How to Manage Your Mental Health: Leon Taylor (Full Transcript)

Following is the full transcript of former competitive diver Leon Taylor’s TEDx Talk: How to Manage Your Mental Health @ TEDxClapham conference. This event occurred on June 17, 2018. To learn more about the speaker, read the full bio here.

 

Listen to the MP3 audio while reading the transcript:

 

 

YouTube Video:


Leon Taylor – Former competitive diver

So my mum and dad still refer to me to this day is a bit of a pain in the backside. And probably, for a good reason, how many parents have we got in here? Give me a quick wave. Loads of you.

Well, I was a hyperactive child. I drove my parents up the wall with my endless amounts of energy. I wouldn’t sleep. I needed constant attention and no matter what my parents seemed to do, I wouldn’t rest. A few of you nodding, sorry about that.

My parents had no idea what to do with me. So they took me to the family doctor to see if there’s anything that he could do.

Now I’m not sure what available labels there were back then, but the family doctor labeled me as a problem child. And he said to my mum and dad, he can’t cope with Leon. I can always take him off you and sedate him, and that he proceeded to share with them some other drug related interventions that they might want to consider.

And for whatever reason, my mum and dad bulked at this. They decided that they would find another way. So they gave me away to other people to look after — mum and dad’s friends and family but that didn’t work, because everyone got very busy and they were left — my mom and dad were left with their problem child at the end of their tether.

You know, there’s a picture of my mum and dad on their wedding day, they looked young, healthy, vital. And there’s a picture of the three of us less than two years later and they looked as if they’ve aged 25 years. So my parents decided to fight fire with fire and they decided to attempt to tire me out. And that’s where my life of activity started way before I can even remember.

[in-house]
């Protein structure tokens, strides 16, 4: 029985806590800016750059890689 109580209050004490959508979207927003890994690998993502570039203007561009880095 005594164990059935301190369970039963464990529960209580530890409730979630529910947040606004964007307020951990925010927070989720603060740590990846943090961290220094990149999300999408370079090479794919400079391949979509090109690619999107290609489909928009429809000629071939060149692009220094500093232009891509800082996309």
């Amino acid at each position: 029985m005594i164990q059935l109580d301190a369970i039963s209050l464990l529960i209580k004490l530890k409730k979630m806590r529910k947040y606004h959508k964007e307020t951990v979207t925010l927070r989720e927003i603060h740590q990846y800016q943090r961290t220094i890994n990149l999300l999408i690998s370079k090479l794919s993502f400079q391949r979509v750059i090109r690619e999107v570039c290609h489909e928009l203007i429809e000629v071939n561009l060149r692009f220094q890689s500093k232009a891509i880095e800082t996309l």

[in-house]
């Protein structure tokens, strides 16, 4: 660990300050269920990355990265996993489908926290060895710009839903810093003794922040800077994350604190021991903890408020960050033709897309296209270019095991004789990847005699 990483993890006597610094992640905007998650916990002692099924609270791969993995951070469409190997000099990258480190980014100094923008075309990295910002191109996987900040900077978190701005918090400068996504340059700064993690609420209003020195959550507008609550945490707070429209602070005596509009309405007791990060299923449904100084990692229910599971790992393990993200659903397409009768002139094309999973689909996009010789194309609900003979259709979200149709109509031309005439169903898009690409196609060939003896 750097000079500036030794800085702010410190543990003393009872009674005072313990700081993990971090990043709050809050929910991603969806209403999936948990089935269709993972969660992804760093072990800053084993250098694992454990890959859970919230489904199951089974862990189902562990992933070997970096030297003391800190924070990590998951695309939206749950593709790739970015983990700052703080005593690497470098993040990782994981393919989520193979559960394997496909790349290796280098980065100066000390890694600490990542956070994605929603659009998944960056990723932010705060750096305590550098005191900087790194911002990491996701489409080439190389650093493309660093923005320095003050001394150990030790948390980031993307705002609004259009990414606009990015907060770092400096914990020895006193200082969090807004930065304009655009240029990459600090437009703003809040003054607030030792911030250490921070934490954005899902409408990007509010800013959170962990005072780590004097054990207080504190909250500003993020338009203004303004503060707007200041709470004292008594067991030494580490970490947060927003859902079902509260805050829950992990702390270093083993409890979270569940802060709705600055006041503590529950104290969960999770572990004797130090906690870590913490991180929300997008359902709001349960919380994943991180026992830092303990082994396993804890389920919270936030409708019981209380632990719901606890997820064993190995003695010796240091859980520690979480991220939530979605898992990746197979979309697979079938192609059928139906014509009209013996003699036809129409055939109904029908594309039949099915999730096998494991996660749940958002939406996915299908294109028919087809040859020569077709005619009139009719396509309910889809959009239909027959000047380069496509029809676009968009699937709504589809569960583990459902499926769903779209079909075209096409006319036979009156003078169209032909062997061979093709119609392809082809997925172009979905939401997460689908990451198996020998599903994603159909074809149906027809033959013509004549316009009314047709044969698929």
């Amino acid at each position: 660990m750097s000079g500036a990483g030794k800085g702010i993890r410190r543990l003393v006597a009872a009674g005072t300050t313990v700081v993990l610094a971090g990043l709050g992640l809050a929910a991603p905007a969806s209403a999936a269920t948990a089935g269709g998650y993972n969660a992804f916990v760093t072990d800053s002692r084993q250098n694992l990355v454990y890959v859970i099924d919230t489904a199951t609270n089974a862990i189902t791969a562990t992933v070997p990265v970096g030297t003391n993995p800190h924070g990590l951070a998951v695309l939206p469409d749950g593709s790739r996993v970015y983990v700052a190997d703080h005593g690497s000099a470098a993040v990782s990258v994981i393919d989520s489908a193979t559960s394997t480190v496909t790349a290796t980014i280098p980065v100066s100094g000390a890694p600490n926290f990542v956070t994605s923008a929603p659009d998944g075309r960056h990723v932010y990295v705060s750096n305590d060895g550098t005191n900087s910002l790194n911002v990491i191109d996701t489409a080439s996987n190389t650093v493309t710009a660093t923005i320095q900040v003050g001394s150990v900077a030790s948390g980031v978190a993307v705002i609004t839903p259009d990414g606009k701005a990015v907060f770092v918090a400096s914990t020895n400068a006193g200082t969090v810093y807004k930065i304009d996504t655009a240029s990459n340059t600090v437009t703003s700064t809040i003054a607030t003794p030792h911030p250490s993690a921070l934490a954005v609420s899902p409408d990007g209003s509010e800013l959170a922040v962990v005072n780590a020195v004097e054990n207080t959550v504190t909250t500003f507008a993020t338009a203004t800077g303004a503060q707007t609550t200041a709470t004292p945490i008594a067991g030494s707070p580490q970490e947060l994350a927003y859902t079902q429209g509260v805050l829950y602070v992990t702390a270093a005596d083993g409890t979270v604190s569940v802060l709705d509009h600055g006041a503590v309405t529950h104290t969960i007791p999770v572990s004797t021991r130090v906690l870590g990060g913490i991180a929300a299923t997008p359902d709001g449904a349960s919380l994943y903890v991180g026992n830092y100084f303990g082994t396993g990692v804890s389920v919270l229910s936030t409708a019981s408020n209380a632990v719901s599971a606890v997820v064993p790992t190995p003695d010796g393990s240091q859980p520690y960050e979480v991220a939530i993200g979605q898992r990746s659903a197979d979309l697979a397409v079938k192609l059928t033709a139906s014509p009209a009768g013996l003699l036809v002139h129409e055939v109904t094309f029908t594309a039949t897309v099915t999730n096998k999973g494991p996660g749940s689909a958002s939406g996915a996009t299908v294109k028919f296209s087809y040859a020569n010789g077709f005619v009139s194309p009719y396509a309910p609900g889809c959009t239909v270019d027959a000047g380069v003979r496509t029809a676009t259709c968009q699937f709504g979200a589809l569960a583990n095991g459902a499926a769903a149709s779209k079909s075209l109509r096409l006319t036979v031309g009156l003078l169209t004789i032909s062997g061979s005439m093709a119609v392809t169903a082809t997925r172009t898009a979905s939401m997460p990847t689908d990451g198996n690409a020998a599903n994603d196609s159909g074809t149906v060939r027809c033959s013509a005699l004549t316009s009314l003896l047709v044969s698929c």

I was swimming from day dot. I went to mother and baby gymnastics before I was one-year old. That turned into tumble tots. And I was taking part in any physical activity that was going, and every sport that I was able to do at the age that I was at.

And magical things started to happen. I became easier to manage, and I’m glad my parents went down the physical activity route, because my dreams of going to the Olympic Games started when I was six years old.

I watched the Olympic Games on the TV in 1984, and I told my dad then that I wanted to go to the Olympic Games.

I used to get the Guinness Book of World Records at Christmas, and I would write down in my best handwriting: my time next to the world-record holder to see how many minutes I needed to take off.

And I’m glad my parents went down this route, because when I was 9 or just before I was 9, I started diving. And that was one of the many sports that I tried, but actually within a short space of time it was clear to me that diving was the sport for me.

Ultimately, I followed my Olympic dreams in the sport diving competing at 3 Olympic Games and even winning an Olympic medal in 2004. And none of that would have been possible if my mum and dad hadn’t chosen physical movement as my medicine.

So it’s widely known the negative effects of inactivity on someone’s physical health and the associated risk of disease. But what’s really concerning me is the link between inactivity and someone’s mental health.

Now can I just check with you here today in London just by a show of hands, how many of you know someone close to you who has suffered — always suffering with in some way their mental health? Just give me a quick indicate… Wow! Pretty much every hand went up. This is a huge issue today.

You know, in a recent index of over 300 diseases, mental health problems were the largest cause of the overall disease burden worldwide. Here in the UK, a 2016 official survey showed that nearly 20% of those 16 and over are suffering with symptoms of either depression and/or anxiety.

And there’s a huge percentage of the population who don’t necessarily have a diagnosable mental health problem, but who are suffering with their mental health. It seems that stress and overwhelm are so commonplace in today’s society, and although stress in itself is not a mental health issue, it’s often the starting point for many.

Pages: First | 1 | 2 | 3 | ... | Next → | Last | Single page view